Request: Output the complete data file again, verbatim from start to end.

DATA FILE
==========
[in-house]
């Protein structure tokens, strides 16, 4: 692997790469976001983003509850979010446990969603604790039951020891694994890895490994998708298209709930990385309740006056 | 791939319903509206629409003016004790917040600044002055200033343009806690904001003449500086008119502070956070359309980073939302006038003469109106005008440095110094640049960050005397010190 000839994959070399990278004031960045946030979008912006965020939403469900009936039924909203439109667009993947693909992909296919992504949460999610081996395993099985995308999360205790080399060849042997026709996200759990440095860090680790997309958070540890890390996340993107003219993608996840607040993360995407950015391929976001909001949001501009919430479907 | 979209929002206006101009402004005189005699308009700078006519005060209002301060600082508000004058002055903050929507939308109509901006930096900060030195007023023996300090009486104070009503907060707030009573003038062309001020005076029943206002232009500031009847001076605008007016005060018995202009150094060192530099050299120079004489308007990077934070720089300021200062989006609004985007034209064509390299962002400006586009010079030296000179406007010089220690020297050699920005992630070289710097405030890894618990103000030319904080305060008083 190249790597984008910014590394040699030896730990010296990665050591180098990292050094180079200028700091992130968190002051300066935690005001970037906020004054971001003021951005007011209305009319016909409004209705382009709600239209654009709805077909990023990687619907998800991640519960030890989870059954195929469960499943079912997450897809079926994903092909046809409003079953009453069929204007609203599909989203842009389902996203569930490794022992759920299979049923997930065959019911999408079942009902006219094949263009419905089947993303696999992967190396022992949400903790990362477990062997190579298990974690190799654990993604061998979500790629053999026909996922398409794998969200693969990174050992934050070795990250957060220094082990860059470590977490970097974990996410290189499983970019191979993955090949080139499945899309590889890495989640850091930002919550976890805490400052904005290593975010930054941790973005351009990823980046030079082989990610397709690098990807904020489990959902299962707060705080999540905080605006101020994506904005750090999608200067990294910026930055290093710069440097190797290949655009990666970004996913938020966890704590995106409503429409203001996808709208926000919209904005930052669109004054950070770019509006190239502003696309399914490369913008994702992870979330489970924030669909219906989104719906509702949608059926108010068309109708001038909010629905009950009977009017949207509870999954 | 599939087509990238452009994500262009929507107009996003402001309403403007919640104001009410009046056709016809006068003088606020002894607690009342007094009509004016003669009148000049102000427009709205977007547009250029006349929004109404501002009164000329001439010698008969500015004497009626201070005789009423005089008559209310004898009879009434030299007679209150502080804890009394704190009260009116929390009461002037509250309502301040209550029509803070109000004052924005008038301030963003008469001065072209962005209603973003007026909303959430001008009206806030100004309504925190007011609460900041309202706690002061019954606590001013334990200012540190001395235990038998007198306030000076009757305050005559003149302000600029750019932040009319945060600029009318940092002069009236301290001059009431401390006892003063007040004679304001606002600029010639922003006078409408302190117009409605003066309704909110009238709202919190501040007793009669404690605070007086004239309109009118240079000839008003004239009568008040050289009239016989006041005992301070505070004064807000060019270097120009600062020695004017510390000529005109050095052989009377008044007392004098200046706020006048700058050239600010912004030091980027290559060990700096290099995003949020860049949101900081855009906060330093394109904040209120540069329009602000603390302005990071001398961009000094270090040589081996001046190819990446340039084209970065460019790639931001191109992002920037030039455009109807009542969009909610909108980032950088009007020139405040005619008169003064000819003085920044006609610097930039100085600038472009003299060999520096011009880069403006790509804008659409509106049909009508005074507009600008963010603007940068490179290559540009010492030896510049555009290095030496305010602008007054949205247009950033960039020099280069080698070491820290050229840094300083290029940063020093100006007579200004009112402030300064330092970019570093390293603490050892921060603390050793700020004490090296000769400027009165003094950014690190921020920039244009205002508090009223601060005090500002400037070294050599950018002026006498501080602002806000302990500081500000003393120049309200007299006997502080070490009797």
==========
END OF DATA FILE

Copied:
[in-house]
């Protein structure tokens, strides 16, 4: 692997790469976001983003509850979010446990969603604790039951020891694994890895490994998708298209709930990385309740006056 | 791939319903509206629409003016004790917040600044002055200033343009806690904001003449500086008119502070956070359309980073939302006038003469109106005008440095110094640049960050005397010190 000839994959070399990278004031960045946030979008912006965020939403469900009936039924909203439109667009993947693909992909296919992504949460999610081996395993099985995308999360205790080399060849042997026709996200759990440095860090680790997309958070540890890390996340993107003219993608996840607040993360995407950015391929976001909001949001501009919430479907 | 979209929002206006101009402004005189005699308009700078006519005060209002301060600082508000004058002055903050929507939308109509901006930096900060030195007023023996300090009486104070009503907060707030009573003038062309001020005076029943206002232009500031009847001076605008007016005060018995202009150094060192530099050299120079004489308007990077934070720089300021200062989006609004985007034209064509390299962002400006586009010079030296000179406007010089220690020297050699920005992630070289710097405030890894618990103000030319904080305060008083 190249790597984008910014590394040699030896730990010296990665050591180098990292050094180079200028700091992130968190002051300066935690005001970037906020004054971001003021951005007011209305009319016909409004209705382009709600239209654009709805077909990023990687619907998800991640519960030890989870059954195929469960499943079912997450897809079926994903092909046809409003079953009453069929204007609203599909989203842009389902996203569930490794022992759920299979049923997930065959019911999408079942009902006219094949263009419905089947993303696999992967190396022992949400903790990362477990062997190579298990974690190799654990993604061998979500790629053999026909996922398409794998969200693969990174050992934050070795990250957060220094082990860059470590977490970097974990996410290189499983970019191979993955090949080139499945899309590889890495989640850091930002919550976890805490400052904005290593975010930054941790973005351009990823980046030079082989990610397709690098990807904020489990959902299962707060705080999540905080605006101020994506904005750090999608200067990294910026930055290093710069440097190797290949655009990666970004996913938020966890704590995106409503429409203001996808709208926000919209904005930052669109004054950070770019509006190239502003696309399914490369913008994702992870979330489970924030669909219906989104719906509702949608059926108010068309109708001038909010629905009950009977009017949207509870999954 | 599939087509990238452009994500262009929507107009996003402001309403403007919640104001009410009046056709016809006068003088606020002894607690009342007094009509004016003669009148000049102000427009709205977007547009250029006349929004109404501002009164000329001439010698008969500015004497009626201070005789009423005089008559209310004898009879009434030299007679209150502080804890009394704190009260009116929390009461002037509250309502301040209550029509803070109000004052924005008038301030963003008469001065072209962005209603973003007026909303959430001008009206806030100004309504925190007011609460900041309202706690002061019954606590001013334990200012540190001395235990038998007198306030000076009757305050005559003149302000600029750019932040009319945060600029009318940092002069009236301290001059009431401390006892003063007040004679304001606002600029010639922003006078409408302190117009409605003066309704909110009238709202919190501040007793009669404690605070007086004239309109009118240079000839008003004239009568008040050289009239016989006041005992301070505070004064807000060019270097120009600062020695004017510390000529005109050095052989009377008044007392004098200046706020006048700058050239600010912004030091980027290559060990700096290099995003949020860049949101900081855009906060330093394109904040209120540069329009602000603390302005990071001398961009000094270090040589081996001046190819990446340039084209970065460019790639931001191109992002920037030039455009109807009542969009909610909108980032950088009007020139405040005619008169003064000819003085920044006609610097930039100085600038472009003299060999520096011009880069403006790509804008659409509106049909009508005074507009600008963010603007940068490179290559540009010492030896510049555009290095030496305010602008007054949205247009950033960039020099280069080698070491820290050229840094300083290029940063020093100006007579200004009112402030300064330092970019570093390293603490050892921060603390050793700020004490090296000769400027009165003094950014690190921020920039244009205002508090009223601060005090500002400037070294050599950018002026006498501080602002806000302990500081500000003393120049309200007299006997502080070490009797």